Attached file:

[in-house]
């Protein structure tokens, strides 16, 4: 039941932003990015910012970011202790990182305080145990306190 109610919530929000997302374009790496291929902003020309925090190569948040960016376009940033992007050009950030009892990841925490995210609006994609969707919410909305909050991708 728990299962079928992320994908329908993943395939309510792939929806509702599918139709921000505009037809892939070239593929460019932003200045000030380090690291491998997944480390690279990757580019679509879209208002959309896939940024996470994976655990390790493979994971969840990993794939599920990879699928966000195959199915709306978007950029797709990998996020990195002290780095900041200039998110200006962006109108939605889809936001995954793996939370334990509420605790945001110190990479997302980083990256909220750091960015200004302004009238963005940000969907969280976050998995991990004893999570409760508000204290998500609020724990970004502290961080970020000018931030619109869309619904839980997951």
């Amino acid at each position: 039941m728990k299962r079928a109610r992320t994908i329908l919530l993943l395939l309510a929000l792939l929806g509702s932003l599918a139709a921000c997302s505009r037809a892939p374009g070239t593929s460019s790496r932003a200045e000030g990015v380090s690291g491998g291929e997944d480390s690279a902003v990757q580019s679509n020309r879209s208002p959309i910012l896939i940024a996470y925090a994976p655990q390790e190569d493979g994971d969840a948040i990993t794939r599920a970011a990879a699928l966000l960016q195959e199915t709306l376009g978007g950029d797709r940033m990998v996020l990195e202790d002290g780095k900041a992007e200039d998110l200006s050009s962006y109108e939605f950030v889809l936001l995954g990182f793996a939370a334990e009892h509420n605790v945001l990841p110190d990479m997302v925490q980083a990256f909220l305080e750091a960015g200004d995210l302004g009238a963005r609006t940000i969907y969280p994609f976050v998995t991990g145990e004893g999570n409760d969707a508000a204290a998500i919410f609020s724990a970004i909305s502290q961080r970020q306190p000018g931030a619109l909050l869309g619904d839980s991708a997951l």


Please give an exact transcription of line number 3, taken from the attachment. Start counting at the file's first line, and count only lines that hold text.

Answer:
């Amino acid at each position: 039941m728990k299962r079928a109610r992320t994908i329908l919530l993943l395939l309510a929000l792939l929806g509702s932003l599918a139709a921000c997302s505009r037809a892939p374009g070239t593929s460019s790496r932003a200045e000030g990015v380090s690291g491998g291929e997944d480390s690279a902003v990757q580019s679509n020309r879209s208002p959309i910012l896939i940024a996470y925090a994976p655990q390790e190569d493979g994971d969840a948040i990993t794939r599920a970011a990879a699928l966000l960016q195959e199915t709306l376009g978007g950029d797709r940033m990998v996020l990195e202790d002290g780095k900041a992007e200039d998110l200006s050009s962006y109108e939605f950030v889809l936001l995954g990182f793996a939370a334990e009892h509420n605790v945001l990841p110190d990479m997302v925490q980083a990256f909220l305080e750091a960015g200004d995210l302004g009238a963005r609006t940000i969907y969280p994609f976050v998995t991990g145990e004893g999570n409760d969707a508000a204290a998500i919410f609020s724990a970004i909305s502290q961080r970020q306190p000018g931030a619109l909050l869309g619904d839980s991708a997951l």